The results presented here relate to earlier work looking at the experience of caregivers of pediatric participants in malaria vaccine clinical trials.(3)
Eleven interviews were conducted with members of the research team. Respondents had various roles in the research team but all were involved with the RTS,S malaria vaccine clinical trial. The average length of an interview was 53 minutes, with the shortest being 28 minutes and the longest 2 hours.
In the interviews, respondents described their experience in the community and overall impressions with great detail. Respondents described communities as dynamic and outlined the experiences they had when working in community systems. In particular, challenges associated with blood draws, rumours and misconceptions arose, as well as the ways in which they dealt with these. Often a foundation of trust and continuous communication were reported to be key for clinical trials to work in a community and through complexity theory this foundation can be used to embrace the non-linearity of the system and effectively work in it. Below we present the alignment with these descriptions and CAS, as well as the indicators that when a clinical trial is initiated in a community they merge, and they exhibit interconnectedness and interdependence and behave as one cohesive system.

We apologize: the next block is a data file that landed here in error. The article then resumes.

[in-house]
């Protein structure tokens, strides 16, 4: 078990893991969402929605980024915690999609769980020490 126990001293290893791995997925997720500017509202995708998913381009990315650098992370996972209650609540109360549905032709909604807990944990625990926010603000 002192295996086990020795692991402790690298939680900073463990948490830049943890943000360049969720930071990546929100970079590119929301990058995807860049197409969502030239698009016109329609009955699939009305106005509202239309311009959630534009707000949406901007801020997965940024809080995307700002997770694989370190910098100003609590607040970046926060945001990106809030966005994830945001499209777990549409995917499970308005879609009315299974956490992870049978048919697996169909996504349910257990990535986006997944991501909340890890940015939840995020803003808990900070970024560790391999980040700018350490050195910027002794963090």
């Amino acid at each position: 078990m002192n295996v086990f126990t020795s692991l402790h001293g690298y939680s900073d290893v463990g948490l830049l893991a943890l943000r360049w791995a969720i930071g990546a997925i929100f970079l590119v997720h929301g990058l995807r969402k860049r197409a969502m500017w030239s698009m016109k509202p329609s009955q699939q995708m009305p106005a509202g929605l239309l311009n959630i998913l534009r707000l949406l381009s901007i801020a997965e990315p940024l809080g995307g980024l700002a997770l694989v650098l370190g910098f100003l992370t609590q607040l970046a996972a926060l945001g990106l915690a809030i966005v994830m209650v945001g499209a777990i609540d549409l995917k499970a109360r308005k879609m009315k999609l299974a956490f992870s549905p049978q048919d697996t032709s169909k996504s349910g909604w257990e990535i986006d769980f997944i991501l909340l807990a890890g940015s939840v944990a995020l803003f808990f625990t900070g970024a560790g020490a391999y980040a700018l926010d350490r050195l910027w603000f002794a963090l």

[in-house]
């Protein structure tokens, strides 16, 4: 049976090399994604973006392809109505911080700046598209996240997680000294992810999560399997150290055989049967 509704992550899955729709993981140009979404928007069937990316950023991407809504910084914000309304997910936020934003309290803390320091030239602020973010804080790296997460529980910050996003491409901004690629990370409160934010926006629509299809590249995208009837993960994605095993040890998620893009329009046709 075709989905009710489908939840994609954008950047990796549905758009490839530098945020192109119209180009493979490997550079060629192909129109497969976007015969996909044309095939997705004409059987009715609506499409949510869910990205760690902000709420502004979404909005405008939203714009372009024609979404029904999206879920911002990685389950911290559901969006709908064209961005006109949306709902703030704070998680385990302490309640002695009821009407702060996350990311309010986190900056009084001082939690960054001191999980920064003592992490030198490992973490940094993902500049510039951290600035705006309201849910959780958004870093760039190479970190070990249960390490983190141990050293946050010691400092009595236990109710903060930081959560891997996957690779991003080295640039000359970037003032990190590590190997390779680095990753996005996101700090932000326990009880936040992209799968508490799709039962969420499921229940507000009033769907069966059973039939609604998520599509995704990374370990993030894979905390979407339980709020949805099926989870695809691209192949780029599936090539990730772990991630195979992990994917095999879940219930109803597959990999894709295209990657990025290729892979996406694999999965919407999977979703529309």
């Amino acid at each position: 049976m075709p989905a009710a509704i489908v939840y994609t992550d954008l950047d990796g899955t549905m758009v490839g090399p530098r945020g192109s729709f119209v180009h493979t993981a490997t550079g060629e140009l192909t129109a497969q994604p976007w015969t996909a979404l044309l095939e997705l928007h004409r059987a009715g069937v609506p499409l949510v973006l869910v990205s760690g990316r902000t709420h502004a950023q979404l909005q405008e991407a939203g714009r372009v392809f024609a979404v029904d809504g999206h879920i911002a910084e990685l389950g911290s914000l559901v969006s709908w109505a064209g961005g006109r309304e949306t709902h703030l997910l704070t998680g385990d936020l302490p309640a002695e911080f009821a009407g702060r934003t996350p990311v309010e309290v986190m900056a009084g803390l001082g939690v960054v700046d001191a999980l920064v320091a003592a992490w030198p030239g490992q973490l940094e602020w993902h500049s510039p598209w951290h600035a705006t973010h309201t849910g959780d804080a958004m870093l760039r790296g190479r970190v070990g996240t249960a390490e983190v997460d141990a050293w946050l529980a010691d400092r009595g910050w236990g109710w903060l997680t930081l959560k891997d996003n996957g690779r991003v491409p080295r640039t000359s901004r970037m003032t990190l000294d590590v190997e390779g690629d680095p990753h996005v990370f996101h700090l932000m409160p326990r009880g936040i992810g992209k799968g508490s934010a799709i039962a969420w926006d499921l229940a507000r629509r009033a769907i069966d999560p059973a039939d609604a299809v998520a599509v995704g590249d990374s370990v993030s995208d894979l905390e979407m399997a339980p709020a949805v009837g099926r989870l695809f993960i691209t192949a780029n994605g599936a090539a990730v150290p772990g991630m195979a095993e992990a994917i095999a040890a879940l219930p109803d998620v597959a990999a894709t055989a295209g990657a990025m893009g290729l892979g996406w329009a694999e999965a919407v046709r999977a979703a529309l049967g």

Communities are complex adaptive systems
The ways in which respondents defined community was strongly aligned with attributes related to unpredictability, non-linearity and emergence associated with complex adaptive systems. When discussing work in the communities, respondents described a dependency on a complex array of factors. Throughout the interviews, researchers brought up their definitions of community from their perspective, in particular the diversity across various communities and the ways in which this impacted the trial.
P11 Working with communities is dynamic. There are pros and cons about working with communities. But it depends on how you conduct yourself in the community and how you engage the community.